An acquired injury or illness is something that happens to you over your lifespan, whereas a congenital injury is something that you are born with. There are a ton of congenital MSK disorders that can affect how you move throughout your life. They range from things such as a curvature of the spine called “scoliosis” (which is generally quite treatable) to more serious diseases like the various types of muscular dystrophy. Diagnosis of congenital MSK disorders is important as some congenital disorders are easier to treat before puberty.
An example of acquired musculoskeletal disease is osteoarthritis. Over time (often decades) injury to the tissue within a joint results in changes within the joint that make it more vulnerable to reinjury, and more sensitive to pain. Osteoarthritis is common in older populations and is typically explained to patients as a medical term for the “wear and tear” that happens to joints due to ageing.
Illness and injury happen, but healthy lifestyle choices and good nutrition with supplementation where appropriate are your best defence to keeping your MSK system working to let you do what you love.
How can I support my musculoskeletal system naturally?
One of the coolest things about your musculoskeletal system is how changeable it is! Your ENTIRE skeleton remodels and rebuilds itself in your first year of life, and then continues this process of breaking down (resorption of calcium) and rebuilding at a rate of about 10% per year throughout adulthood. Your muscles are the most metabolically active tissue in your body, and rely on having nutrients readily available both for constant upkeep as well as healing after injury.
Let’s look at a few of the ways that you can support your MSK system, naturally:
Collagen is found within and throughout your entire MSK system. Notably, it forms the contact surface between bones within many of the joints of your body and its incredibly smooth surface helps the bones to glide against each other without restriction. It also helps to keep your skin supple and smooth.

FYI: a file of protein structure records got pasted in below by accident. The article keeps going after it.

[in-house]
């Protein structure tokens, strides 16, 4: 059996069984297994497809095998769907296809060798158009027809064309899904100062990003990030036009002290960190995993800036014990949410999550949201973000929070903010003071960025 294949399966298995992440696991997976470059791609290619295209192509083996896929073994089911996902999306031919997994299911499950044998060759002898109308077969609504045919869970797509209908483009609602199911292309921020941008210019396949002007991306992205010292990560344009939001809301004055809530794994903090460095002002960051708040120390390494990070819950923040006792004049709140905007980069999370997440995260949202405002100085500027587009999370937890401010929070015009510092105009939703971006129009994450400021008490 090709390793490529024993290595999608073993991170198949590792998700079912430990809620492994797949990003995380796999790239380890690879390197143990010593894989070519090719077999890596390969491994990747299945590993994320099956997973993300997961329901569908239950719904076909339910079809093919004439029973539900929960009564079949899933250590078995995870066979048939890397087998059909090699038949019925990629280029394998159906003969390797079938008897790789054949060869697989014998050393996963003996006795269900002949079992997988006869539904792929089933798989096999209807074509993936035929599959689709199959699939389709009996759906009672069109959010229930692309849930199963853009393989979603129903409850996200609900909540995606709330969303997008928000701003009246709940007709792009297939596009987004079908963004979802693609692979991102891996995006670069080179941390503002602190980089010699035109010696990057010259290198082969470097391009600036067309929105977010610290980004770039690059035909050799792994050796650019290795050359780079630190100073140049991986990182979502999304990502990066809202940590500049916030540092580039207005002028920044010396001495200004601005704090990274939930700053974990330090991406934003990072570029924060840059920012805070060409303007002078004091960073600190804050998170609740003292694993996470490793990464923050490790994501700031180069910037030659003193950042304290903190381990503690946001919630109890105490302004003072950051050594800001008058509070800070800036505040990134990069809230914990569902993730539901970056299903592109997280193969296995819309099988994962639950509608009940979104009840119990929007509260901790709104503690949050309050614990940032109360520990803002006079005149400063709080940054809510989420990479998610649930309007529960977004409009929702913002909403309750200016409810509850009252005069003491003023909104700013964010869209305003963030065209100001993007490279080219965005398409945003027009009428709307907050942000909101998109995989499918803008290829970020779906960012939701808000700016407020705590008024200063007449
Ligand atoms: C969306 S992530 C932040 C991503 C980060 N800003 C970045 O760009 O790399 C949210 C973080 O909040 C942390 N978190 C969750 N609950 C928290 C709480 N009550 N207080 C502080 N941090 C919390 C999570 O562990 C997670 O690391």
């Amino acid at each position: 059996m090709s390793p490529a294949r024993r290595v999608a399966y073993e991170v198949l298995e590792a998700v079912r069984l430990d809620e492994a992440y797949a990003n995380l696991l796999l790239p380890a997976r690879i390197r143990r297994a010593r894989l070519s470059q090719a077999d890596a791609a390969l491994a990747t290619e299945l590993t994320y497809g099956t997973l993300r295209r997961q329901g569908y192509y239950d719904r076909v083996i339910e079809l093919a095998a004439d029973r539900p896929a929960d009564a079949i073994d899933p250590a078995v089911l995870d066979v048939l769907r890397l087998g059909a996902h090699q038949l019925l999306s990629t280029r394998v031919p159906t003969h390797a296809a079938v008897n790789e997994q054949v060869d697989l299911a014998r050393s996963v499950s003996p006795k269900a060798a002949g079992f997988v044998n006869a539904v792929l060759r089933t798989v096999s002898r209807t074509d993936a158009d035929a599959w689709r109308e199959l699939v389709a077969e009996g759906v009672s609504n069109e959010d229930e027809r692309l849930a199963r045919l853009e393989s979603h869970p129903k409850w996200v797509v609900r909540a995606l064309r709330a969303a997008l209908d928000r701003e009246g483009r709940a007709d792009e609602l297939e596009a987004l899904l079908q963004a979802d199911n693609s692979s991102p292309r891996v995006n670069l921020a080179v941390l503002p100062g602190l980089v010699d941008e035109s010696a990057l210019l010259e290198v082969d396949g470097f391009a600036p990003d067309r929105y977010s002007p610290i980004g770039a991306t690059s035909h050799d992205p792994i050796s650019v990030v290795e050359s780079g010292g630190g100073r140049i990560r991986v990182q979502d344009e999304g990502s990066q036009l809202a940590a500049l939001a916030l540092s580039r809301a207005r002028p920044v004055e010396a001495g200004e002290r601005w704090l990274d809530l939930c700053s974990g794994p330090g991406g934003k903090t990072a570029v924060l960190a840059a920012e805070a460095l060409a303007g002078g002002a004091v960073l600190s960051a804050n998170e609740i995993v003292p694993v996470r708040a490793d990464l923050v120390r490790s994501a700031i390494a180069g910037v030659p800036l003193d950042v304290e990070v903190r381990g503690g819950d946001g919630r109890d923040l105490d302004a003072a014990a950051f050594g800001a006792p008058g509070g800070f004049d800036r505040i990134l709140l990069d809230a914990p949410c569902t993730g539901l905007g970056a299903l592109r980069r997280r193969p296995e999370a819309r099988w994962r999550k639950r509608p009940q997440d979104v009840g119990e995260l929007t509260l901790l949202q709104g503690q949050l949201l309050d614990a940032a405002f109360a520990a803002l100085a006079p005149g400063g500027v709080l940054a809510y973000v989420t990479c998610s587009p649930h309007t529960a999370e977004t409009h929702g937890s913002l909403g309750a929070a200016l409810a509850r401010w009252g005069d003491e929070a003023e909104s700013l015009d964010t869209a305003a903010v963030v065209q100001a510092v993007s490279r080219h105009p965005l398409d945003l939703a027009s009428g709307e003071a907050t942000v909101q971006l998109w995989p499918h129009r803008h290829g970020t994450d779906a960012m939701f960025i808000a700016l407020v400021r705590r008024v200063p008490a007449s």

Although taking collagen might seem like a straightforward thing to do, it’s not that simple. Just because you take something doesn’t mean that it actually gets absorbed. Collagen is made up of large chains that are difficult for your body to process and absorb. A hydrolysed collagen supplement is one where the big collagen chains have been broken down into tiny collagen chains that are easy for your body to absorb. There is evidence that hydrolysed collagen supplements (like Zooki) result in better absorption and bioavailability, which means that what you are taking is actually ending up IN your joints, skin, and everywhere else that it is needed.
People often hear “vitamin C” and immediately think of how it helps to support your immune system, but did you know that vitamin C plays a big role in the health of your muscles and joints? Vitamin C has been shown to positively affect collagen absorption and remodelling, which is a key part of maintaining the health of your tendons, ligaments, and other connective tissue structures.
Curcumin is the active component of turmeric, and research has shown it to have a positive effect on decreasing inflammation and sensitivity to pain. Unlike tablet curcumin supplements which require piperine to aid absorption, Zooki’s Liposhield™ version is easier to absorb and gentle on your digestion.
Omega 3 supplements (commonly referred to as “fish oil”) have been in the news a lot recently over the past decade, and research is still very much ongoing. What is clear is that taking a high quality omega 3 supplement does contribute positively to decreasing inflammation and pain, especially for individuals with musculoskeletal conditions. It also seems to increase protein synthesis to help support muscle growth and repair.
Supporting the health of your muscles, joints, and bones through strategic supplementation helps to protect every other aspect of your health. Although a healthy lifestyle with adequate exercise, sleep, and good nutrition is key, supplementation can play a big role in supporting and protecting your musculoskeletal health.